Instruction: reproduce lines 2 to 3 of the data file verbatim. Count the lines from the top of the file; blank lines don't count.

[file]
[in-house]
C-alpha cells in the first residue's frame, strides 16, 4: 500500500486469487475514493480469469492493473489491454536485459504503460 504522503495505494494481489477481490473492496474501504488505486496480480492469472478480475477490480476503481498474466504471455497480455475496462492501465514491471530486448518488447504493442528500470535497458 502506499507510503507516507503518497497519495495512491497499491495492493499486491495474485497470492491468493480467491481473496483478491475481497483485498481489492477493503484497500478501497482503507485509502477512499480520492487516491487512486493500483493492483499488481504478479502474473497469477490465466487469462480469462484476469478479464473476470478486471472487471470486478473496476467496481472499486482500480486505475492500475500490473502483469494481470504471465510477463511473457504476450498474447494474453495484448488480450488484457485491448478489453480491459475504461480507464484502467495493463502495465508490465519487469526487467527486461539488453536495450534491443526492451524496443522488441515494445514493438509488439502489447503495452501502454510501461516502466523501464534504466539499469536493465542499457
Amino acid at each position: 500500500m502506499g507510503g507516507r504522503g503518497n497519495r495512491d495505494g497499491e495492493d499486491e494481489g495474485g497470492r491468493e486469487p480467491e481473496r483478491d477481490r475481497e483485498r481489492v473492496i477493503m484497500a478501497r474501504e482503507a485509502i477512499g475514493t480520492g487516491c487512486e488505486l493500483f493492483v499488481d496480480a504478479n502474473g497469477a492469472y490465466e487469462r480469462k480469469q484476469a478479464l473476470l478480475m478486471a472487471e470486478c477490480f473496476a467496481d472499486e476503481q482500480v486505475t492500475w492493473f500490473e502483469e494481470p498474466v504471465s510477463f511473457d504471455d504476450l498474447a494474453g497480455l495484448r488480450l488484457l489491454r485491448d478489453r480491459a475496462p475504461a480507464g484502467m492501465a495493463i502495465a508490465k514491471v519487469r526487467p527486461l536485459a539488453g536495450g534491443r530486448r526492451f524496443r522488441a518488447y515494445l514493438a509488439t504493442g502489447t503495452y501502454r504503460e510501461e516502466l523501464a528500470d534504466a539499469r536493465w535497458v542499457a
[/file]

C-alpha cells in the first residue's frame, strides 16, 4: 500500500486469487475514493480469469492493473489491454536485459504503460 504522503495505494494481489477481490473492496474501504488505486496480480492469472478480475477490480476503481498474466504471455497480455475496462492501465514491471530486448518488447504493442528500470535497458 502506499507510503507516507503518497497519495495512491497499491495492493499486491495474485497470492491468493480467491481473496483478491475481497483485498481489492477493503484497500478501497482503507485509502477512499480520492487516491487512486493500483493492483499488481504478479502474473497469477490465466487469462480469462484476469478479464473476470478486471472487471470486478473496476467496481472499486482500480486505475492500475500490473502483469494481470504471465510477463511473457504476450498474447494474453495484448488480450488484457485491448478489453480491459475504461480507464484502467495493463502495465508490465519487469526487467527486461539488453536495450534491443526492451524496443522488441515494445514493438509488439502489447503495452501502454510501461516502466523501464534504466539499469536493465542499457
Amino acid at each position: 500500500m502506499g507510503g507516507r504522503g503518497n497519495r495512491d495505494g497499491e495492493d499486491e494481489g495474485g497470492r491468493e486469487p480467491e481473496r483478491d477481490r475481497e483485498r481489492v473492496i477493503m484497500a478501497r474501504e482503507a485509502i477512499g475514493t480520492g487516491c487512486e488505486l493500483f493492483v499488481d496480480a504478479n502474473g497469477a492469472y490465466e487469462r480469462k480469469q484476469a478479464l473476470l478480475m478486471a472487471e470486478c477490480f473496476a467496481d472499486e476503481q482500480v486505475t492500475w492493473f500490473e502483469e494481470p498474466v504471465s510477463f511473457d504471455d504476450l498474447a494474453g497480455l495484448r488480450l488484457l489491454r485491448d478489453r480491459a475496462p475504461a480507464g484502467m492501465a495493463i502495465a508490465k514491471v519487469r526487467p527486461l536485459a539488453g536495450g534491443r530486448r526492451f524496443r522488441a518488447y515494445l514493438a509488439t504493442g502489447t503495452y501502454r504503460e510501461e516502466l523501464a528500470d534504466a539499469r536493465w535497458v542499457a